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County job numbers strong in September

Wed., Oct. 24, 2012, midnight

Service sector positions make welcome rebound

Spokane County’s unemployment rate has dropped to its lowest level in 3 1/2 years.

The 8.2 percent September rate reflects the return of workers to area schools, said regional labor economist Doug Tweedy. It’s the best showing since March 2009.

The county had a net gain of about 400 jobs in September compared with one year earlier. Spokane’s unemployment rate was 8.9 percent in August. It was 8.7 percent in September 2011.

Statewide, Washington’s September jobless rate was 7.7 percent, down from 8.5 percent in August of this year.

Grant Forsyth, chief economist at Avista, said 2012 is showing actual job growth in one category that’s been stagnant: the service sector, which covers everything from retail jobs to transportation and warehouse workers.

He’s slightly optimistic that the net gain in Spokane jobs so far for 2012 – about 3,100 jobs – will continue and increase in 2013.

“The leading indicators are pointing to a continued period of growth,” he said.

The 3,100 jobs added since last year is a fairly modest 1.5 percent growth rate, Forsyth noted. “For most of the year, Spokane has been slower to recover than Kootenai County has,” he said.

Tweedy said the hottest job sector in Spokane in the past year has been business and professional services, which has gained 700 jobs. That subsector includes accountants, legal workers and technicians working for bioscience companies.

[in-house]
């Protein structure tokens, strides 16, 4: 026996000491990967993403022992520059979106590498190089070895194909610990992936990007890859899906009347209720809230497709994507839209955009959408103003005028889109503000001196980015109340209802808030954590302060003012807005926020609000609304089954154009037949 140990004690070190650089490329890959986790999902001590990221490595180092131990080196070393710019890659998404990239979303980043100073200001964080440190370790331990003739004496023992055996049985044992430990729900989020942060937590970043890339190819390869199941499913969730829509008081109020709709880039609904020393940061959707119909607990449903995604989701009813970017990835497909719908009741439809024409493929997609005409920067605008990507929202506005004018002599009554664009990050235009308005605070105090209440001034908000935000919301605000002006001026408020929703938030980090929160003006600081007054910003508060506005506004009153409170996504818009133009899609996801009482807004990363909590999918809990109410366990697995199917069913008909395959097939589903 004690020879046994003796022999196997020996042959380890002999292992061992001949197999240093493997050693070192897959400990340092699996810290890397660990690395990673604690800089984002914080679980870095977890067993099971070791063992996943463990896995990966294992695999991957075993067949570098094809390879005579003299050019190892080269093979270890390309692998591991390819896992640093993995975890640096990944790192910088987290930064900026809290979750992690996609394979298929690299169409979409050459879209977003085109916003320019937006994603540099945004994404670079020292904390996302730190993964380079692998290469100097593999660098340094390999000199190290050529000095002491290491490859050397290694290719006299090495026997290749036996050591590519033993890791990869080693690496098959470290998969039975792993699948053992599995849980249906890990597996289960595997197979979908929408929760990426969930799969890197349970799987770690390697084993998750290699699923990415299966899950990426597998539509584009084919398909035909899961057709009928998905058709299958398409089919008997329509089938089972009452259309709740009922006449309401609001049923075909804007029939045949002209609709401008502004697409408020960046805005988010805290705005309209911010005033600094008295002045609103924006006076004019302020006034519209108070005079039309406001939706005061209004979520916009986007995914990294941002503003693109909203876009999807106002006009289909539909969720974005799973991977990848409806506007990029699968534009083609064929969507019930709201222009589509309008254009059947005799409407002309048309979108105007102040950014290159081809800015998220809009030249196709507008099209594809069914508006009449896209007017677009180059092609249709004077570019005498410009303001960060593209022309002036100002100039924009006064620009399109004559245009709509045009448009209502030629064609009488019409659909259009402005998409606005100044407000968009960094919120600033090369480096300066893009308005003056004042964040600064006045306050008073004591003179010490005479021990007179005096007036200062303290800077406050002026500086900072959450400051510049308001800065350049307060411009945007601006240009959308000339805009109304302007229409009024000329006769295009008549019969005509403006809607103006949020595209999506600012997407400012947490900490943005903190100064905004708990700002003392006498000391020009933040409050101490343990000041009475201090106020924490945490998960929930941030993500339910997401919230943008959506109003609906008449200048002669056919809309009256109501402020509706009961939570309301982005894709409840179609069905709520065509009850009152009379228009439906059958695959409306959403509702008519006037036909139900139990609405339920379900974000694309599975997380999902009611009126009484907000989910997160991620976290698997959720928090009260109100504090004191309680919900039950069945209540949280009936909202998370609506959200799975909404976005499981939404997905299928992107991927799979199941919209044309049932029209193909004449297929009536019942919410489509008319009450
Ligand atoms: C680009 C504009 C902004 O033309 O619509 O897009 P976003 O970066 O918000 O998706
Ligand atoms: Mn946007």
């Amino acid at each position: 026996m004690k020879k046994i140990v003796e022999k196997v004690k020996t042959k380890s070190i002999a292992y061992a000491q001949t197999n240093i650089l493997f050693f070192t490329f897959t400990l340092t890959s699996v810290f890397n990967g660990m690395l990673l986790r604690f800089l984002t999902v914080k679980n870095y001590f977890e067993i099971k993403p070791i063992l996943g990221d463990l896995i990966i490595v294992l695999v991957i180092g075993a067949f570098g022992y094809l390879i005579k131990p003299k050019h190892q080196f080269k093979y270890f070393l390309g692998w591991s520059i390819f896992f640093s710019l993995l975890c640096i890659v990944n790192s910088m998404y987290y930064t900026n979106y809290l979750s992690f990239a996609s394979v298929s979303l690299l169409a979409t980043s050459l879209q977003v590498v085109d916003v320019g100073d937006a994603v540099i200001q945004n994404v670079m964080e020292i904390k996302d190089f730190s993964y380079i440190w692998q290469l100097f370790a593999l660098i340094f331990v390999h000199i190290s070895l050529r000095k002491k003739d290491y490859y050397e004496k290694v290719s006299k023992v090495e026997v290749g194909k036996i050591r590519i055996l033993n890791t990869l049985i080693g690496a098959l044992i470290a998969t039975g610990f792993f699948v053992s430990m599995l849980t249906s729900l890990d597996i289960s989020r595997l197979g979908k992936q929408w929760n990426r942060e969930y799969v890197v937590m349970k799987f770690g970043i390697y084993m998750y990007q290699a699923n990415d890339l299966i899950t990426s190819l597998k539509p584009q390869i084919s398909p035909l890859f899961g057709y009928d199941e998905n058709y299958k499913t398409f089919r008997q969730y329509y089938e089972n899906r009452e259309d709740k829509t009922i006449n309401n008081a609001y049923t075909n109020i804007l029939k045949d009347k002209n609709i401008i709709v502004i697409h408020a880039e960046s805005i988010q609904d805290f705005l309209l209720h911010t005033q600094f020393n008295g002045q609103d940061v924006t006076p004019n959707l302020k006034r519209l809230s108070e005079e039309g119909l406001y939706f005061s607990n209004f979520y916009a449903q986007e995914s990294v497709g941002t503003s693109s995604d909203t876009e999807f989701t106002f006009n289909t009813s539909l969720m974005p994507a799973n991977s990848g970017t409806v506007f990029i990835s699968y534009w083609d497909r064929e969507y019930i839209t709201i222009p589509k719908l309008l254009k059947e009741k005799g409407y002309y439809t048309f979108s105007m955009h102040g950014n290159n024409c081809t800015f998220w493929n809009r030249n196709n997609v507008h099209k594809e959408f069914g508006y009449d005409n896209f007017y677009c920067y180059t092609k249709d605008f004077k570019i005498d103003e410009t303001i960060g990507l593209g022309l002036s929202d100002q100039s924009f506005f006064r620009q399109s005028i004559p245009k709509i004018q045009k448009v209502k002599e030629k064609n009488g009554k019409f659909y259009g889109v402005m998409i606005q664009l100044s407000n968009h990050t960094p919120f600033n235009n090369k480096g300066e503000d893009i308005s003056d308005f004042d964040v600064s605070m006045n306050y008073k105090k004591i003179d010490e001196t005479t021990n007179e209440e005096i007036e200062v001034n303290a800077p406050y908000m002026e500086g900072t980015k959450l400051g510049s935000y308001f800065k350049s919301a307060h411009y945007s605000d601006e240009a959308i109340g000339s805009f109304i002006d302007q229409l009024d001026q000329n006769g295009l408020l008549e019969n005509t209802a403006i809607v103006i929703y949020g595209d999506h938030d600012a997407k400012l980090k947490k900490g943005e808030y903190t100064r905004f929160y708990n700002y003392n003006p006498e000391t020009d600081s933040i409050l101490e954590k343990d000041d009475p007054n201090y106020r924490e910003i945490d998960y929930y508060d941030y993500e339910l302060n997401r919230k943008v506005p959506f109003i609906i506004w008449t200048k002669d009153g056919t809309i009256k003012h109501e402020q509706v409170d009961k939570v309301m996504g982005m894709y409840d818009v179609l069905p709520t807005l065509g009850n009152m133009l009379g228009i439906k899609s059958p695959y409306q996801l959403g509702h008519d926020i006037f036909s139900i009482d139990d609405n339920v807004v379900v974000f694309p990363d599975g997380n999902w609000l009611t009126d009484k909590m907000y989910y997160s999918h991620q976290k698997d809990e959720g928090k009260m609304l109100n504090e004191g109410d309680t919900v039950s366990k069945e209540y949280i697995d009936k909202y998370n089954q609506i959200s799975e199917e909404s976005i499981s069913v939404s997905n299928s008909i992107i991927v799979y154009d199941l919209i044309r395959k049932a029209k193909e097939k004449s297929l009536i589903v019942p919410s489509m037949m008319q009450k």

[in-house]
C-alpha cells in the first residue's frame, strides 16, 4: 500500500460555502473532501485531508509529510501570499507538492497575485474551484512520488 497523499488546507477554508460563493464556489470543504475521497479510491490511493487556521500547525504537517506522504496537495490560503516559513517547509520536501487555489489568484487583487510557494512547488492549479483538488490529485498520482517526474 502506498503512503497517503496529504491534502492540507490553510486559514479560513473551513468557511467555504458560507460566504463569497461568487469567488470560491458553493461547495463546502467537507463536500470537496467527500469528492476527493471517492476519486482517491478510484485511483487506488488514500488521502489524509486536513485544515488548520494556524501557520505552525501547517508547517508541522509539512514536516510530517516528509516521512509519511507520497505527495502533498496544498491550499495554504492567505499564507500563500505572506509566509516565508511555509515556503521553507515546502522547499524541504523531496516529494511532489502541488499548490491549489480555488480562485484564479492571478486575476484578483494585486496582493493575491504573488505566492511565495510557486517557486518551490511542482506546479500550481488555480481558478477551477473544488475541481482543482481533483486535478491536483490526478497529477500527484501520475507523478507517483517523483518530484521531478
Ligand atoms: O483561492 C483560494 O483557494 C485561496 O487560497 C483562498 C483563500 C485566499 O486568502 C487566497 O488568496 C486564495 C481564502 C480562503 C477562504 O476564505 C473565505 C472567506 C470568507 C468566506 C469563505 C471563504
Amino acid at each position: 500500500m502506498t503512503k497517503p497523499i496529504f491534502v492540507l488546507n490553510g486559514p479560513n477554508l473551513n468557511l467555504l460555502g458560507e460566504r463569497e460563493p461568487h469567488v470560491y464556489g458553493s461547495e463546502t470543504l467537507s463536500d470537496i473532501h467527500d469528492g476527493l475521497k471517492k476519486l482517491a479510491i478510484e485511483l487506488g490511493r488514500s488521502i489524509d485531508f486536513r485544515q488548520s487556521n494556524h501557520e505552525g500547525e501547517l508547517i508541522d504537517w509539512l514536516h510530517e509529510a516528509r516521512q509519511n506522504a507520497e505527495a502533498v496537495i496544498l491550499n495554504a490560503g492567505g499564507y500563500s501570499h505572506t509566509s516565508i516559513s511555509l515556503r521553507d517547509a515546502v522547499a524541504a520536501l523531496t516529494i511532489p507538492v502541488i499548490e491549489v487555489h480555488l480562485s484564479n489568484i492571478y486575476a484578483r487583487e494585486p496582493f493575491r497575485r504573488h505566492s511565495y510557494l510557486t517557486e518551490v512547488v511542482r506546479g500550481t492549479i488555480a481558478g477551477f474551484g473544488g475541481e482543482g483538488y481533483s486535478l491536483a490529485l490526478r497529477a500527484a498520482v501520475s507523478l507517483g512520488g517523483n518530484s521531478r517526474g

The overall service sector in Spokane has gained 2,100 jobs in the last year, according to the state Employment Security Department.

That number is the seasonally adjusted count, Forsyth said.

Forsyth said that sector seems to be perking up, after several months of tepid growth.

“We’ve seen job losses in the public sector all year. So it’s good to see that one sector – services – growing again,” he said.

Looking over the past year, Tweedy said Spokane gained 300 more jobs in manufacturing and 100 in hospitals.

The 100 new hospital jobs reflect a “leveling off” in hospital employment following several months of fast job growth.



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